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Sunday, April 22, 2012


To the world you may be just one person, but to one person you may be the world.

You never understand until it happens to you.

These statements are fitting to describe the new normal for those who have lost a baby or young child.  I walk through each day reminding myself that the world does not revolve around baby loss...and that 99.9% of the people I come into contact with on a daily basis have suffered loss of a loved one.  But there are certain situations where the impact of baby loss simply cannot be denied, a primary example being subsequent pregnancies and children for those who have experienced loss. While some will never go through pregnancy again, many will endure at least one or more pregnancies after their loss. 

I am in my third pregnancy – the second pregnancy following the death of my first born.  Pregnancy after loss does not even begin to compare with pre-loss pregnancy.  And because of many variables, this entire pregnancy has been a much different experience than our second pregnancy.  This was a topic of discussion during one of our recent support group meetings, and I finally threw out the suggestion of extending an invitation for our providers to join us for one of our meetings to talk with us specifically about life, and pregnancy, after loss.  I made the suggestion fully knowing that our practitioners are very busy folks, and with the understanding that there could certainly be no expectation of all of them attending one of our meetings.  But, I’ll be honest, I held hope that maybe one or two (out of 7) of them might make 30 minutes to speak with us, based simply on the understanding that interactions during prenatal visits tend to be structured and limited (in terms of regularly branching out from conversation about new baby to conversation about dead baby).  I really felt like it could have provided them with some beneficial perspective, not just in terms of their interaction with us, but in terms of their interaction with any and all parents experiencing loss in the future...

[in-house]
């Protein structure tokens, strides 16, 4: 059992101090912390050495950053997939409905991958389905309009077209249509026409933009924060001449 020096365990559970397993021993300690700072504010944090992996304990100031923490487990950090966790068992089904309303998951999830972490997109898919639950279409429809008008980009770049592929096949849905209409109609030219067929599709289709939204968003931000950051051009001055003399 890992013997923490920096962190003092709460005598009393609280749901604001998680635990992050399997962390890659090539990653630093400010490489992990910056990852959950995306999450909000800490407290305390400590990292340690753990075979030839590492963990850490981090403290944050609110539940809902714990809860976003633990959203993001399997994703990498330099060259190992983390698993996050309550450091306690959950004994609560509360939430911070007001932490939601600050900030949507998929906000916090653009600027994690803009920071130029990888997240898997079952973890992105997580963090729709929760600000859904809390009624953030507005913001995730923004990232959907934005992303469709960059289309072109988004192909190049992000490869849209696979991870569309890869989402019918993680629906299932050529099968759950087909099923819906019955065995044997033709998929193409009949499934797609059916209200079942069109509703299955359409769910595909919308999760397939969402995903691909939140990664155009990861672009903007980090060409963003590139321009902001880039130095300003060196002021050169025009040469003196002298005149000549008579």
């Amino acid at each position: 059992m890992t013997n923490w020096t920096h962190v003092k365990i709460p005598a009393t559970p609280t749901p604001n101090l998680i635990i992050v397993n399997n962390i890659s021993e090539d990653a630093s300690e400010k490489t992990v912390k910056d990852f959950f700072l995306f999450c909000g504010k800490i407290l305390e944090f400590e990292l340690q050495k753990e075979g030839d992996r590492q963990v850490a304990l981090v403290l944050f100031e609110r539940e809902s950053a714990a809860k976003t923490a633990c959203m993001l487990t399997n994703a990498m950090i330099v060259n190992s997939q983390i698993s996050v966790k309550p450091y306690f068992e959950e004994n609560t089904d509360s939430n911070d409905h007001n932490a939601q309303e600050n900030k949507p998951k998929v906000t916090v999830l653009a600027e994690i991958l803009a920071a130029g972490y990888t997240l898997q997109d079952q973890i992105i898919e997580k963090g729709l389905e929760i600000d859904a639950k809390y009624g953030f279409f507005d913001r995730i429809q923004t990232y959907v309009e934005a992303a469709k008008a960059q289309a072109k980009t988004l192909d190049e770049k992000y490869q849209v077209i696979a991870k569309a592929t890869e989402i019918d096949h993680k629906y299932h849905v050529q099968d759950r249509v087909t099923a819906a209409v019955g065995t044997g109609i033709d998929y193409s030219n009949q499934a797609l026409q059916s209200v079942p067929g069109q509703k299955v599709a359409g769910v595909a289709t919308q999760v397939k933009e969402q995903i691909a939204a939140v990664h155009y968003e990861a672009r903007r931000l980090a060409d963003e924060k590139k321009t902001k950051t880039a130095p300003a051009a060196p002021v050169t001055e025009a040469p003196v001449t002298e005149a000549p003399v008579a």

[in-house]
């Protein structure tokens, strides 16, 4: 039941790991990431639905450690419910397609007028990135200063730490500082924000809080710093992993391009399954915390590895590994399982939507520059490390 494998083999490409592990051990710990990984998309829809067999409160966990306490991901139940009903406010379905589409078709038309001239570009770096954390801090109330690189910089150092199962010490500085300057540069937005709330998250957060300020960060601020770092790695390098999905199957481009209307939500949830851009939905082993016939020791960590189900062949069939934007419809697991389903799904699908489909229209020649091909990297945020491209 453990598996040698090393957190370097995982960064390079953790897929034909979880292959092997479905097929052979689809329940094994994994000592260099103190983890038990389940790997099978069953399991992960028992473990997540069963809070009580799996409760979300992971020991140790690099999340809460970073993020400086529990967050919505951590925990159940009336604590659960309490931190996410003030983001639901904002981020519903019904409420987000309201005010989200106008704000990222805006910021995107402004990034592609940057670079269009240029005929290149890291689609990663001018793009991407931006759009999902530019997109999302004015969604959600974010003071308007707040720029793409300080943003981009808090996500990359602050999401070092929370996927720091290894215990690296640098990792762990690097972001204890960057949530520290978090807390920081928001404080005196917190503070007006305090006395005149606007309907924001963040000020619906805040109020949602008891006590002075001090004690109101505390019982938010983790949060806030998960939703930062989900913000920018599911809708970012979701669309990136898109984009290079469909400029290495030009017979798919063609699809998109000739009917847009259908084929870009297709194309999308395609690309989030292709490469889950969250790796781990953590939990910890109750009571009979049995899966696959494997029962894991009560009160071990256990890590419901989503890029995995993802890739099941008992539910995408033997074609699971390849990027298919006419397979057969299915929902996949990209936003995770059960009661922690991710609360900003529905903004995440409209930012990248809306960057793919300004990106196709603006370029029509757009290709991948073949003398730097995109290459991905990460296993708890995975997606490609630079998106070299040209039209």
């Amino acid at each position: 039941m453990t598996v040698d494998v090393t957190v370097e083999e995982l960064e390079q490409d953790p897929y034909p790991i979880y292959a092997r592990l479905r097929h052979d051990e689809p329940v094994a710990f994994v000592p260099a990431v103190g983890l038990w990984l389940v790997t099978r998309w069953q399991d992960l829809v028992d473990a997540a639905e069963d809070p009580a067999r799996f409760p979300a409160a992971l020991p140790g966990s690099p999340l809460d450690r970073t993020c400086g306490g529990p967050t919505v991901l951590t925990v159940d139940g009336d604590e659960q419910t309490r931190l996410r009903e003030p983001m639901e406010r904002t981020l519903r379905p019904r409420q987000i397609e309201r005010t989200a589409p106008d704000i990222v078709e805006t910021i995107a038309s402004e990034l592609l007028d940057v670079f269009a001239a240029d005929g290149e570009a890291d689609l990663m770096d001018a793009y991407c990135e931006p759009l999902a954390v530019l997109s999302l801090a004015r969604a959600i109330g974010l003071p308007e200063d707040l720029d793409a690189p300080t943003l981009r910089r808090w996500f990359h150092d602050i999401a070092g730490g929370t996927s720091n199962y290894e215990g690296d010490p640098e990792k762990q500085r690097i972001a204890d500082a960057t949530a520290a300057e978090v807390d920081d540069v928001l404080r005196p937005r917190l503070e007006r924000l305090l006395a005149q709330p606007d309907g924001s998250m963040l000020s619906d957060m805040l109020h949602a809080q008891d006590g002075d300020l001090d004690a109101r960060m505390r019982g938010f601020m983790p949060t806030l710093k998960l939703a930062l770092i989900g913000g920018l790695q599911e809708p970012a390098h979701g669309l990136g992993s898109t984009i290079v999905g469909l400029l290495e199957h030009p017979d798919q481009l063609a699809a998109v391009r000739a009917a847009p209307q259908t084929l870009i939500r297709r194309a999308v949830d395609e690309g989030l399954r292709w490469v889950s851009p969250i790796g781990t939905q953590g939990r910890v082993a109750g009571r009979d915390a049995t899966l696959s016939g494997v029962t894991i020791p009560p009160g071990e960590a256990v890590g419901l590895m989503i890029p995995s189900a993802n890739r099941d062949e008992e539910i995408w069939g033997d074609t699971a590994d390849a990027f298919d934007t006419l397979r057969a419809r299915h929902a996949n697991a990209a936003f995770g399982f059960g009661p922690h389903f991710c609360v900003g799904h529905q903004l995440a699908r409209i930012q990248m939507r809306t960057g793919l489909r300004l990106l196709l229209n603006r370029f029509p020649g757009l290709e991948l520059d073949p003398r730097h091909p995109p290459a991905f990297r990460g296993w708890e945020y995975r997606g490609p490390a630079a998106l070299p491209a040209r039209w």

I suppose that it was presumptuous to think that anyone outside of our group would see the benefit and/or need for this kind of discussion.  (And, perhaps, it was presumptuous to believe that none of our practitioners has first hand experience with loss.)  As it turns out, it didn’t really matter.  The invitation was extended to one of the docs, who more or less shot the idea down, and it never went any further than that.  I never expected that any of the docs would show up in the first place, but I was holding out a little bit of hope that a midwife or two might have a little interest….

So onward we trudge through the remainder of this pregnancy and related appointments.  Onward we trudge through the repeated assumptions that life has been all sunshine and roses prior to this pregnancy.  Onward we trudge through the ‘how many pregnancies?’ questions every time someone new can’t be bothered to read a chart.  Onward we trudge feeling like we have returned the status of being a number instead of being someone with noteworthy history.  Onward we trudge carrying the disappointment that even the people who should understand more than any other practitioner out there, the ones who told us that our daughter’s heart had stopped beating, don’t really get it…


Maggie said...

Ugh... I hear you!!! The DAY I had Adam, I must have had to retell every person there was that I had had a previous stillbirth. Half the people didn't seem to know why we were even there and all throughout the pregnancy, it seemed like they figured since we had Joshua, everything would be fine with this one and why worry... It's a tough road to say the least. ((((HUGS)))))

Lori said...

So right. And so sad. Really. Thinking of you lots!!!!! Xoxo